Opera: the Art of Dying

Harvard University Press, 2004
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Opera: the Art of Dying

In Opera: The Art of Dying , a literary theorist and a physician bring together humanistic and scientific perspectives on the lessons on living and dying that the extravagant and artificial art of opera imparts. Our modern narratives of science and technology can only go so far in teaching us about the death that we must all finally face. Opera, an art steeped in death, might help take us (or at least help us conceive of) the rest of the way.

Contrasting the experience of mortality in opera to that of dramatic tragedy, this study finds a more apt analogy in the medieval custom of the contemplatio mortis —a dramatized exercise in imagining one's own death that prepared one for the inevitable end and helped one enjoy more fully the life that remained. From the perspective of a contemporary opera audience, the authors explore, through recent studies of death emanating from medicine and the social sciences, concepts of mortality embodied in the operatic repertoire, ranging from the terror of death (in Poulenc's Dialogues des Carmélites ) to the longing for death (in Wagner's Tristan und Isolde ), from preparation for the good death (in Wagner's Der Ring des Nibelungen ) to the meaning of suicide in different cultures (in Puccini's Madama Butterfly or Berg's Wozzeck ). In works by Janácek, Ullmann, Britten, and many others, this study examines how death is made to feel logical and even right—morally, psychologically, and aesthetically—as, in the art of opera, we are shown how to rehearse death in order to give life meaning.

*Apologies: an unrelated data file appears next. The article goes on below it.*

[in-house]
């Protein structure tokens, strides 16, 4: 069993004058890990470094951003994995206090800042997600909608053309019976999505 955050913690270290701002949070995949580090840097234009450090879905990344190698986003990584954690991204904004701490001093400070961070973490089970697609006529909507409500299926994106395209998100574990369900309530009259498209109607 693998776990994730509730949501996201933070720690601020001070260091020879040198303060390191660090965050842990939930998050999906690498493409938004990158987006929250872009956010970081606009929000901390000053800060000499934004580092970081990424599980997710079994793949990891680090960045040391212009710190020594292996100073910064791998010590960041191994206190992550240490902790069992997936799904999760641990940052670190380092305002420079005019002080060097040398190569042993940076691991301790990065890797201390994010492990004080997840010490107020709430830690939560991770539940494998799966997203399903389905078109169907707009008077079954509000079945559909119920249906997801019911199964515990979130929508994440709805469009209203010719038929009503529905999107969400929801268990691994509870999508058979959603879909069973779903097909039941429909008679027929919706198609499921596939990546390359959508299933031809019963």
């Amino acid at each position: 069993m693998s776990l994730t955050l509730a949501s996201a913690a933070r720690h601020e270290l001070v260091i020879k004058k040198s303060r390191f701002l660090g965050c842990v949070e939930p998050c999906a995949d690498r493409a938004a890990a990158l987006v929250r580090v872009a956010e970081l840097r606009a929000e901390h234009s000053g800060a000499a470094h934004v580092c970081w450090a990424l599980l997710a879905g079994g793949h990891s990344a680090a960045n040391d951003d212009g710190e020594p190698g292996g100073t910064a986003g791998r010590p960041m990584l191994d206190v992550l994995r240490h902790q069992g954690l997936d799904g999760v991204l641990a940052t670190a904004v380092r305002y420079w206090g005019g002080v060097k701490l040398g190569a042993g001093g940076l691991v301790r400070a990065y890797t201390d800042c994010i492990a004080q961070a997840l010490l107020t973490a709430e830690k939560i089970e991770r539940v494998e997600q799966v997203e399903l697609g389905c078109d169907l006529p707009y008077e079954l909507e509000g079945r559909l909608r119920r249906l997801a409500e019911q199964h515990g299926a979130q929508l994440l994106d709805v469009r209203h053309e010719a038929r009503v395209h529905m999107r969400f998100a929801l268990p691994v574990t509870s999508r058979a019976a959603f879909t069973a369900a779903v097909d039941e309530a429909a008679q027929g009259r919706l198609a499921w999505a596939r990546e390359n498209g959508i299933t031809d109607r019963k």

Table of Contents

Music and "Murky Death"

Chapter One:
The Contemplation of Death

Chapter Two:
Eros and Thanatos: Richard Wagner's Tristan und Isolde

Chapter Three:
"All That Is, Ends": Living while Dying in Wagner's Der Ring des Nibelungen

Chapter Four:
Orphic Rituals of Bereavement

Chapter Five:
"'Tis a Consummation Devoutly to be Wish'd": Staging Suicide

Chapter Six:
The Undead

"Be Acquainted with Death Betimes . . ."